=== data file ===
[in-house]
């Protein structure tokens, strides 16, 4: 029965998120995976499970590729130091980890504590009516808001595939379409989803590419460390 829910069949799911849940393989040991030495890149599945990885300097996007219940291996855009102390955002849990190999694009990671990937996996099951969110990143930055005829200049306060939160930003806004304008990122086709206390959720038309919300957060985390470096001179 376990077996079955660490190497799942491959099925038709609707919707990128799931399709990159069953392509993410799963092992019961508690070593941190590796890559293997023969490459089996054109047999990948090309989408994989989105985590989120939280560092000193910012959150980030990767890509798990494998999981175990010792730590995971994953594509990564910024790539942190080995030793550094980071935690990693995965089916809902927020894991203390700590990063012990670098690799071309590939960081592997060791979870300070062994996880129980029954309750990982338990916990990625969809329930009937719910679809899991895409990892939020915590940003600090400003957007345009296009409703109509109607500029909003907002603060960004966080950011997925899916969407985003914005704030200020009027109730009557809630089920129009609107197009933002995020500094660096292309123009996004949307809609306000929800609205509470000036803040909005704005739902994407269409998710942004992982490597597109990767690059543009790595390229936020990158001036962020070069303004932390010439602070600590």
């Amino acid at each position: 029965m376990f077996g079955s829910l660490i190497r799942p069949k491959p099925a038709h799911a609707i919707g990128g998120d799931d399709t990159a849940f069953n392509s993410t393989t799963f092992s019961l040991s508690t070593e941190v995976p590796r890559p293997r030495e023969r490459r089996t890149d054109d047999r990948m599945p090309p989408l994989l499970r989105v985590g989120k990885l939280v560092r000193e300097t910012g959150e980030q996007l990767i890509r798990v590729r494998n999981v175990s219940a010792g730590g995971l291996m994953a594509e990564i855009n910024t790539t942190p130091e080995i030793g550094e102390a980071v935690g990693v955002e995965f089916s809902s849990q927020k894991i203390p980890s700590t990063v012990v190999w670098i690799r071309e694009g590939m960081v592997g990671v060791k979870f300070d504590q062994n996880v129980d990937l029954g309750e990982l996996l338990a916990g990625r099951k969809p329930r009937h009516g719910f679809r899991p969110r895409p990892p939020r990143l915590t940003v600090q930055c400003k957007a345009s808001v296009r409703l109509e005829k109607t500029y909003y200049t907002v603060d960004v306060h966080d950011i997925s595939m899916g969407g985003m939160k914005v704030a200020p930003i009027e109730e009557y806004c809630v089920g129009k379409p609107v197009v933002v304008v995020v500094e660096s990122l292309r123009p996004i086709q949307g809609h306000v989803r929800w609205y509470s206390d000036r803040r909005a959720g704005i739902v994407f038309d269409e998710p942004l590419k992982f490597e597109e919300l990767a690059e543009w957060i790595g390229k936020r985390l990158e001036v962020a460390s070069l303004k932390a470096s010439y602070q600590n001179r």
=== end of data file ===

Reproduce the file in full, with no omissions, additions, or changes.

[in-house]
């Protein structure tokens, strides 16, 4: 029965998120995976499970590729130091980890504590009516808001595939379409989803590419460390 829910069949799911849940393989040991030495890149599945990885300097996007219940291996855009102390955002849990190999694009990671990937996996099951969110990143930055005829200049306060939160930003806004304008990122086709206390959720038309919300957060985390470096001179 376990077996079955660490190497799942491959099925038709609707919707990128799931399709990159069953392509993410799963092992019961508690070593941190590796890559293997023969490459089996054109047999990948090309989408994989989105985590989120939280560092000193910012959150980030990767890509798990494998999981175990010792730590995971994953594509990564910024790539942190080995030793550094980071935690990693995965089916809902927020894991203390700590990063012990670098690799071309590939960081592997060791979870300070062994996880129980029954309750990982338990916990990625969809329930009937719910679809899991895409990892939020915590940003600090400003957007345009296009409703109509109607500029909003907002603060960004966080950011997925899916969407985003914005704030200020009027109730009557809630089920129009609107197009933002995020500094660096292309123009996004949307809609306000929800609205509470000036803040909005704005739902994407269409998710942004992982490597597109990767690059543009790595390229936020990158001036962020070069303004932390010439602070600590």
């Amino acid at each position: 029965m376990f077996g079955s829910l660490i190497r799942p069949k491959p099925a038709h799911a609707i919707g990128g998120d799931d399709t990159a849940f069953n392509s993410t393989t799963f092992s019961l040991s508690t070593e941190v995976p590796r890559p293997r030495e023969r490459r089996t890149d054109d047999r990948m599945p090309p989408l994989l499970r989105v985590g989120k990885l939280v560092r000193e300097t910012g959150e980030q996007l990767i890509r798990v590729r494998n999981v175990s219940a010792g730590g995971l291996m994953a594509e990564i855009n910024t790539t942190p130091e080995i030793g550094e102390a980071v935690g990693v955002e995965f089916s809902s849990q927020k894991i203390p980890s700590t990063v012990v190999w670098i690799r071309e694009g590939m960081v592997g990671v060791k979870f300070d504590q062994n996880v129980d990937l029954g309750e990982l996996l338990a916990g990625r099951k969809p329930r009937h009516g719910f679809r899991p969110r895409p990892p939020r990143l915590t940003v600090q930055c400003k957007a345009s808001v296009r409703l109509e005829k109607t500029y909003y200049t907002v603060d960004v306060h966080d950011i997925s595939m899916g969407g985003m939160k914005v704030a200020p930003i009027e109730e009557y806004c809630v089920g129009k379409p609107v197009v933002v304008v995020v500094e660096s990122l292309r123009p996004i086709q949307g809609h306000v989803r929800w609205y509470s206390d000036r803040r909005a959720g704005i739902v994407f038309d269409e998710p942004l590419k992982f490597e597109e919300l990767a690059e543009w957060i790595g390229k936020r985390l990158e001036v962020a460390s070069l303004k932390a470096s010439y602070q600590n001179r």